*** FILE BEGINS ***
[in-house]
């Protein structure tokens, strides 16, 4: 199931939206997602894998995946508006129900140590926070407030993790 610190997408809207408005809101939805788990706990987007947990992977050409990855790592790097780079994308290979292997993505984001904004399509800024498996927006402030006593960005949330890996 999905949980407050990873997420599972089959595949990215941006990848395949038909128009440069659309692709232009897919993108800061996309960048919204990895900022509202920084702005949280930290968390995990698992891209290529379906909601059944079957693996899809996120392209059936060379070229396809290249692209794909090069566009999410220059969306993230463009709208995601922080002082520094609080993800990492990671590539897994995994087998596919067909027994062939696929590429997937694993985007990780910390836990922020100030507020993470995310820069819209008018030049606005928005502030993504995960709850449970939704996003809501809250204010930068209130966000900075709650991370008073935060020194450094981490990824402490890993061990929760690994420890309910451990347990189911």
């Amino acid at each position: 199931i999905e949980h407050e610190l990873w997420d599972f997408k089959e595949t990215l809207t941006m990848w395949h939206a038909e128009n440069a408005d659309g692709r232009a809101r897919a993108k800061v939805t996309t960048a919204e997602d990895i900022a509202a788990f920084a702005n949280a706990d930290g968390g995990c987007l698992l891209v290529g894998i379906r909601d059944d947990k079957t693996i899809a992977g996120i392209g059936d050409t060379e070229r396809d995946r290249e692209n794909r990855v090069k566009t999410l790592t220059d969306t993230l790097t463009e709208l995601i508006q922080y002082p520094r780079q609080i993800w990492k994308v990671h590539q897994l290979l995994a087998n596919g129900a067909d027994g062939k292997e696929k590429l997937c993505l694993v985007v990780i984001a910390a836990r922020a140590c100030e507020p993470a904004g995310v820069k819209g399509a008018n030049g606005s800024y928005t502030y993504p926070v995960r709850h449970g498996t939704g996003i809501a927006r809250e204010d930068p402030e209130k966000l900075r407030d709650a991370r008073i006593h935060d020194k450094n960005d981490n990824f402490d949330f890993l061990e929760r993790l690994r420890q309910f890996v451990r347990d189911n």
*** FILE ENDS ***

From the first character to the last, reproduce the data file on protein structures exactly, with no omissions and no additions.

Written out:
[in-house]
């Protein structure tokens, strides 16, 4: 199931939206997602894998995946508006129900140590926070407030993790 610190997408809207408005809101939805788990706990987007947990992977050409990855790592790097780079994308290979292997993505984001904004399509800024498996927006402030006593960005949330890996 999905949980407050990873997420599972089959595949990215941006990848395949038909128009440069659309692709232009897919993108800061996309960048919204990895900022509202920084702005949280930290968390995990698992891209290529379906909601059944079957693996899809996120392209059936060379070229396809290249692209794909090069566009999410220059969306993230463009709208995601922080002082520094609080993800990492990671590539897994995994087998596919067909027994062939696929590429997937694993985007990780910390836990922020100030507020993470995310820069819209008018030049606005928005502030993504995960709850449970939704996003809501809250204010930068209130966000900075709650991370008073935060020194450094981490990824402490890993061990929760690994420890309910451990347990189911």
């Amino acid at each position: 199931i999905e949980h407050e610190l990873w997420d599972f997408k089959e595949t990215l809207t941006m990848w395949h939206a038909e128009n440069a408005d659309g692709r232009a809101r897919a993108k800061v939805t996309t960048a919204e997602d990895i900022a509202a788990f920084a702005n949280a706990d930290g968390g995990c987007l698992l891209v290529g894998i379906r909601d059944d947990k079957t693996i899809a992977g996120i392209g059936d050409t060379e070229r396809d995946r290249e692209n794909r990855v090069k566009t999410l790592t220059d969306t993230l790097t463009e709208l995601i508006q922080y002082p520094r780079q609080i993800w990492k994308v990671h590539q897994l290979l995994a087998n596919g129900a067909d027994g062939k292997e696929k590429l997937c993505l694993v985007v990780i984001a910390a836990r922020a140590c100030e507020p993470a904004g995310v820069k819209g399509a008018n030049g606005s800024y928005t502030y993504p926070v995960r709850h449970g498996t939704g996003i809501a927006r809250e204010d930068p402030e209130k966000l900075r407030d709650a991370r008073i006593h935060d020194k450094n960005d981490n990824f402490d949330f890993l061990e929760r993790l690994r420890q309910f890996v451990r347990d189911n």